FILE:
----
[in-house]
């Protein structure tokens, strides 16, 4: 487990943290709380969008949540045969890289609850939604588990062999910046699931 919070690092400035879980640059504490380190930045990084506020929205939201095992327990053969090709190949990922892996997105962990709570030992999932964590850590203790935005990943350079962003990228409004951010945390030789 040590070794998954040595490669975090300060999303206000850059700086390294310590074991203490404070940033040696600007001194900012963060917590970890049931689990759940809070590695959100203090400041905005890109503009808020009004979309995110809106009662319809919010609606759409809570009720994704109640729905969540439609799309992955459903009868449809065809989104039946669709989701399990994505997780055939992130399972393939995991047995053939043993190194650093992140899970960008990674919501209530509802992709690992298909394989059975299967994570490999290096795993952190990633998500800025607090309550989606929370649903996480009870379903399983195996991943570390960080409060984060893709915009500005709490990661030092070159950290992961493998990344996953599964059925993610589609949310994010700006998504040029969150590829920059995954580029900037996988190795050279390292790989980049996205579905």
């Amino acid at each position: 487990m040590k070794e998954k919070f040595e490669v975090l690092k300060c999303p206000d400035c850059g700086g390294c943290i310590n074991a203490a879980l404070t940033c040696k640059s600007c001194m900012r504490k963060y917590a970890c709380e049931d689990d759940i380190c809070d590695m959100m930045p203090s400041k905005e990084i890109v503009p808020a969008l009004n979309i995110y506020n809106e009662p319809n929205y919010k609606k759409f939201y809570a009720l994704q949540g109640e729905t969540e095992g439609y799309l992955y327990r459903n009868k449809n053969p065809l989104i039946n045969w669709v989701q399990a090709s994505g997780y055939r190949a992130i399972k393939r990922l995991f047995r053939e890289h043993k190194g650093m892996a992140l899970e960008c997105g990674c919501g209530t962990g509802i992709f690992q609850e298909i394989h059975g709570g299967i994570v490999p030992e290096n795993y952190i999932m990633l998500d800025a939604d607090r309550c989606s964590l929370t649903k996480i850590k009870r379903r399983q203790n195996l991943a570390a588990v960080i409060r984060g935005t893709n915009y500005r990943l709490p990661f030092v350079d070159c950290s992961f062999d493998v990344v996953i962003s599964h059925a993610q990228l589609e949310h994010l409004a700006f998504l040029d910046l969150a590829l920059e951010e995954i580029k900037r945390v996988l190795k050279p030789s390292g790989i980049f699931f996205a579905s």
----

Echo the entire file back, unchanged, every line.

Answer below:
[in-house]
């Protein structure tokens, strides 16, 4: 487990943290709380969008949540045969890289609850939604588990062999910046699931 919070690092400035879980640059504490380190930045990084506020929205939201095992327990053969090709190949990922892996997105962990709570030992999932964590850590203790935005990943350079962003990228409004951010945390030789 040590070794998954040595490669975090300060999303206000850059700086390294310590074991203490404070940033040696600007001194900012963060917590970890049931689990759940809070590695959100203090400041905005890109503009808020009004979309995110809106009662319809919010609606759409809570009720994704109640729905969540439609799309992955459903009868449809065809989104039946669709989701399990994505997780055939992130399972393939995991047995053939043993190194650093992140899970960008990674919501209530509802992709690992298909394989059975299967994570490999290096795993952190990633998500800025607090309550989606929370649903996480009870379903399983195996991943570390960080409060984060893709915009500005709490990661030092070159950290992961493998990344996953599964059925993610589609949310994010700006998504040029969150590829920059995954580029900037996988190795050279390292790989980049996205579905």
């Amino acid at each position: 487990m040590k070794e998954k919070f040595e490669v975090l690092k300060c999303p206000d400035c850059g700086g390294c943290i310590n074991a203490a879980l404070t940033c040696k640059s600007c001194m900012r504490k963060y917590a970890c709380e049931d689990d759940i380190c809070d590695m959100m930045p203090s400041k905005e990084i890109v503009p808020a969008l009004n979309i995110y506020n809106e009662p319809n929205y919010k609606k759409f939201y809570a009720l994704q949540g109640e729905t969540e095992g439609y799309l992955y327990r459903n009868k449809n053969p065809l989104i039946n045969w669709v989701q399990a090709s994505g997780y055939r190949a992130i399972k393939r990922l995991f047995r053939e890289h043993k190194g650093m892996a992140l899970e960008c997105g990674c919501g209530t962990g509802i992709f690992q609850e298909i394989h059975g709570g299967i994570v490999p030992e290096n795993y952190i999932m990633l998500d800025a939604d607090r309550c989606s964590l929370t649903k996480i850590k009870r379903r399983q203790n195996l991943a570390a588990v960080i409060r984060g935005t893709n915009y500005r990943l709490p990661f030092v350079d070159c950290s992961f062999d493998v990344v996953i962003s599964h059925a993610q990228l589609e949310h994010l409004a700006f998504l040029d910046l969150a590829l920059e951010e995954i580029k900037r945390v996988l190795k050279p030789s390292g790989i980049f699931f996205a579905s």